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"Science fiction has gotten more accurate as we've gotten closer to the present, because science fiction stories have not only attracted, but also generated current scientists."
- Larry Niven

The Cosmic Express  
  A means of transmitting matter wirelessly.  

Mr. Eric Stokes-Harding wrote novels of high adventure - in a drab, boring era in the not-too-distant future, when the plodding of the scientific method had reduced all challenges to harmless trivialities. Ah, to escape to a more primitive world - Venus, perhaps? But how to get there...

"The Cosmic Express?"

"A new invention. Just perfected a few weeks ago, I understand. By Ludwig Von der Valls, the German physicist... A new way to travelóby ether!"

"...the method, in the new Cosmic Express, is simply to convert the matter to be carried into power, send it out as a radiant beam and focus the beam to convert it back into atoms at the destination."

"...The beam is focused, just like the light that passes through a camera lens. The photographic lens, using light rays, picks up a picture and reproduces it again on the plate--just the same as the Express Ray picks up an object and sets it down on the other side of the world.

"An analogy from television might help. You know that by means of the scanning disc, the picture is transformed into mere rapid fluctuations in the brightness of a beam of light. In a parallel manner, the focal plane of the Express Ray moves slowly through the object, progressively, dissolving layers of the thickness of a single atom, which are accurately reproduced at the other focus of the instrument--which might be in Venus!

"But the analogy of the lens is the better of the two. For no receiving instrument is required, as in television. The object is built up of an infinite series of plane layers, at the focus of the ray, no matter where that may be. Such a thing would be impossible with radio apparatus because even with the best beam transmission, all but a tiny fraction of the power is lost, and power is required to rebuild the atoms. Do you understand, dear?"

From The Cosmic Express, by Jack Williamson.
Published by Amazing Stories in 1930
Additional resources -

I'd also point out that this is the earliest description that I know about of the idea behind 3D printers.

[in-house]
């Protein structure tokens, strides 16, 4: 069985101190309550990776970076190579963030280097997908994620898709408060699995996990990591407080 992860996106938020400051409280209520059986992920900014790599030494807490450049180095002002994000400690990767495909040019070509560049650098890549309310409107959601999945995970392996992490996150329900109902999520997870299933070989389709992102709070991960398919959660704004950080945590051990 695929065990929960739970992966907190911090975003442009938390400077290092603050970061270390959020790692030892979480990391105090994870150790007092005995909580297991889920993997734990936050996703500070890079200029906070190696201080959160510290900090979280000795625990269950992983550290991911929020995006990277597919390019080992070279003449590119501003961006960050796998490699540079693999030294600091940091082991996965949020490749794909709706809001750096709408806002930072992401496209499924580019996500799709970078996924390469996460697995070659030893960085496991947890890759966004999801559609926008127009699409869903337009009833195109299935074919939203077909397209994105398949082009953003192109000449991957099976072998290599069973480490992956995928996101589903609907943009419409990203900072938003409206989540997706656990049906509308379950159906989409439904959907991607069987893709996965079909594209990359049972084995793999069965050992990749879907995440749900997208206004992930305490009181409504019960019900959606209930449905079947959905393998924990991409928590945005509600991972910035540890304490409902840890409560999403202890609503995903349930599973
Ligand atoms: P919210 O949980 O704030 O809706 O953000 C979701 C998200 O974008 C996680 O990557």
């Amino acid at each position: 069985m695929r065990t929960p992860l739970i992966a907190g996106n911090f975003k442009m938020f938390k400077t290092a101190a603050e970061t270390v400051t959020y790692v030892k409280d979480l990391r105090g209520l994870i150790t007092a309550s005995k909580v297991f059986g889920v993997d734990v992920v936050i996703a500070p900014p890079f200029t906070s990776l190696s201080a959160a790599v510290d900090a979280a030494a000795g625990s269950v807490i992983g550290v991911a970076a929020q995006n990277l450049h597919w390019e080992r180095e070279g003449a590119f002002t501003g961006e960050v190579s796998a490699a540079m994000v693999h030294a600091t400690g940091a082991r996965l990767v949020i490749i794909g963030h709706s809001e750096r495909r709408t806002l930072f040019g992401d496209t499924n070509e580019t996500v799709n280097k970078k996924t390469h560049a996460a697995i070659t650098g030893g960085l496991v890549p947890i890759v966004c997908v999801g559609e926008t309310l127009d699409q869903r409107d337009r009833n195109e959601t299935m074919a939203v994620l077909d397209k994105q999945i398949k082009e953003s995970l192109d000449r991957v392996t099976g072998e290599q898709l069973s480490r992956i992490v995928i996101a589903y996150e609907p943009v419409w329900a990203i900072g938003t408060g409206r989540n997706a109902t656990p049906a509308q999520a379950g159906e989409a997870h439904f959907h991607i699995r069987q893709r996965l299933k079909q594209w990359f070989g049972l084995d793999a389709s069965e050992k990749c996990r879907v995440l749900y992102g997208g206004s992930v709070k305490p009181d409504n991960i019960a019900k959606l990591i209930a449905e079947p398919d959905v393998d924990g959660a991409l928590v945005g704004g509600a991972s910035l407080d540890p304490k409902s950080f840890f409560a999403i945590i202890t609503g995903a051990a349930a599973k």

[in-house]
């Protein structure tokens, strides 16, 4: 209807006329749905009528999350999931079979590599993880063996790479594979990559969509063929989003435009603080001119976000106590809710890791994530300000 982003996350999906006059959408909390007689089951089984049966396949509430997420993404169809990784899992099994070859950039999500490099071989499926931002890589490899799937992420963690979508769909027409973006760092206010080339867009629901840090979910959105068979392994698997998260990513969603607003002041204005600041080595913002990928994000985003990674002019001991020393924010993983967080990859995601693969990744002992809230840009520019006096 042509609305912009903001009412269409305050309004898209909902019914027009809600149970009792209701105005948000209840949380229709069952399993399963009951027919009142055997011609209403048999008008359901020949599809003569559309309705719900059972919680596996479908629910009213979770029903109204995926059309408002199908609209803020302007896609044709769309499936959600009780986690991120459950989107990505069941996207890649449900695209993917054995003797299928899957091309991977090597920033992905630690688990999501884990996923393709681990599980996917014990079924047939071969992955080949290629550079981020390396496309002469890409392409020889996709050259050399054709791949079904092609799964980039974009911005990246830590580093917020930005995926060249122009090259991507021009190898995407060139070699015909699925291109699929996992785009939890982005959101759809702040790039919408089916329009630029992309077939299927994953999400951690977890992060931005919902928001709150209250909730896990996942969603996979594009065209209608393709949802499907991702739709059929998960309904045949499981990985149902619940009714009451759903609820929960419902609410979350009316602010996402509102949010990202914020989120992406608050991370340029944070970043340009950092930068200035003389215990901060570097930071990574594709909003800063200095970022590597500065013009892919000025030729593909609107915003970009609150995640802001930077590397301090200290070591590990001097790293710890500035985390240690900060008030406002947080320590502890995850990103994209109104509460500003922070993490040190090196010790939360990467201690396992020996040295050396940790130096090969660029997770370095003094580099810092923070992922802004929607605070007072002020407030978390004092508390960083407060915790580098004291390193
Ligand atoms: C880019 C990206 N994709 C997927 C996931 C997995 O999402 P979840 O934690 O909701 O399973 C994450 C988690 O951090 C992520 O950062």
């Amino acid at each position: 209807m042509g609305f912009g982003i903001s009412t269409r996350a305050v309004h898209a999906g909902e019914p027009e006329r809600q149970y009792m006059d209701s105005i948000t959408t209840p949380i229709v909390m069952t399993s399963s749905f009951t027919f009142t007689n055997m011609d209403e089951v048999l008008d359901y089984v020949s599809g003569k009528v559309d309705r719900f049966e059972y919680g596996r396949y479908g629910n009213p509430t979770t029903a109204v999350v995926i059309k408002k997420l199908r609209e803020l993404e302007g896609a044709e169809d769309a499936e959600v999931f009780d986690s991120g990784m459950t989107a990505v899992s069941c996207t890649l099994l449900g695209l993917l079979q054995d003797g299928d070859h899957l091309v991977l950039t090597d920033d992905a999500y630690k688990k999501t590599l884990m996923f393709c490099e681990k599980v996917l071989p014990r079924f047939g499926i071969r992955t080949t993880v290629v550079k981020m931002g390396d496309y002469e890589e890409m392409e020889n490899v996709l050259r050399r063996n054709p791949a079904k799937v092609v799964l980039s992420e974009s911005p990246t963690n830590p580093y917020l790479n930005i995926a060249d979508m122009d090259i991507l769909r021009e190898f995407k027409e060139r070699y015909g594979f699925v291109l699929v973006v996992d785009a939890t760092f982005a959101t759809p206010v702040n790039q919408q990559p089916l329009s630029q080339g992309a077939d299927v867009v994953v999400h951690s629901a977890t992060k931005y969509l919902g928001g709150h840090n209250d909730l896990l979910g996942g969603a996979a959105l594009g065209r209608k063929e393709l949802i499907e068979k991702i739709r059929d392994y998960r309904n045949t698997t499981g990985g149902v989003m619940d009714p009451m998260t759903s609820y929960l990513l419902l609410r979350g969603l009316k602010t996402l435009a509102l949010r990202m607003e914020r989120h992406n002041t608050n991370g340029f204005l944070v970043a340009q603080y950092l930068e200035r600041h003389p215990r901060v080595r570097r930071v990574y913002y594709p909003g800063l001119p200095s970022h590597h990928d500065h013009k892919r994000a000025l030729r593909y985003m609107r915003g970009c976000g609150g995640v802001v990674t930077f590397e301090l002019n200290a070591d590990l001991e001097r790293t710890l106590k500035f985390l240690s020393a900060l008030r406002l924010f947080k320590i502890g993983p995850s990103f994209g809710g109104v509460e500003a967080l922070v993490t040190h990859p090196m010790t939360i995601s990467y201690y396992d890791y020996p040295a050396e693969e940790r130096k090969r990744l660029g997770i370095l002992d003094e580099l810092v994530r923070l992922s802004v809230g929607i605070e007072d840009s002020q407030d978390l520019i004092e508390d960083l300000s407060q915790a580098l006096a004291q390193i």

Here's a description of how it works:

The little door had swung open again, and Eric led Nada through. They stepped into a little cell, completely surrounded with mirrors and vast prisms and lenses and electron tubes. In the center was a slab of transparent crystal, eight feet square and two inches thick, with an intricate mass of machinery below it.

Eric helped Nada to a place on the crystal, lay down at her side.

"I think the Express Ray is focused just at the surface of the crystal, from below," he said. "It dissolves our substance, to be transmitted by the beam. It would look as if we were melting into the crystal."

"Ready," called the youth.

A bell jangled. "So long," the youth called.

Nada and Eric felt themselves enveloped in fire. Sheets of white flame seemed to lap up about them from the crystal block. Suddenly there was a sharp tingling sensation where they touched the polished surface. Then blackness, blankness.

Thanks to Jordan Bassior for suggesting this item.

Compare to Deposition (3D Printing) from Assassin (1978) by James P. Hogan and plastic constructor from Things Pass By (1945) by Murray Leinster. Also, the Biltong life-forms from Pay for the Printer (1956) by Philip K. Dick.

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Additional resources:
  More Ideas and Technology from The Cosmic Express
  More Ideas and Technology by Jack Williamson
  Tech news articles related to The Cosmic Express
  Tech news articles related to works by Jack Williamson

The Cosmic Express-related news articles:
  - Fab@Home 'Fabber' Freeform Fabricator
  - 3D Printed Replacement Tissue

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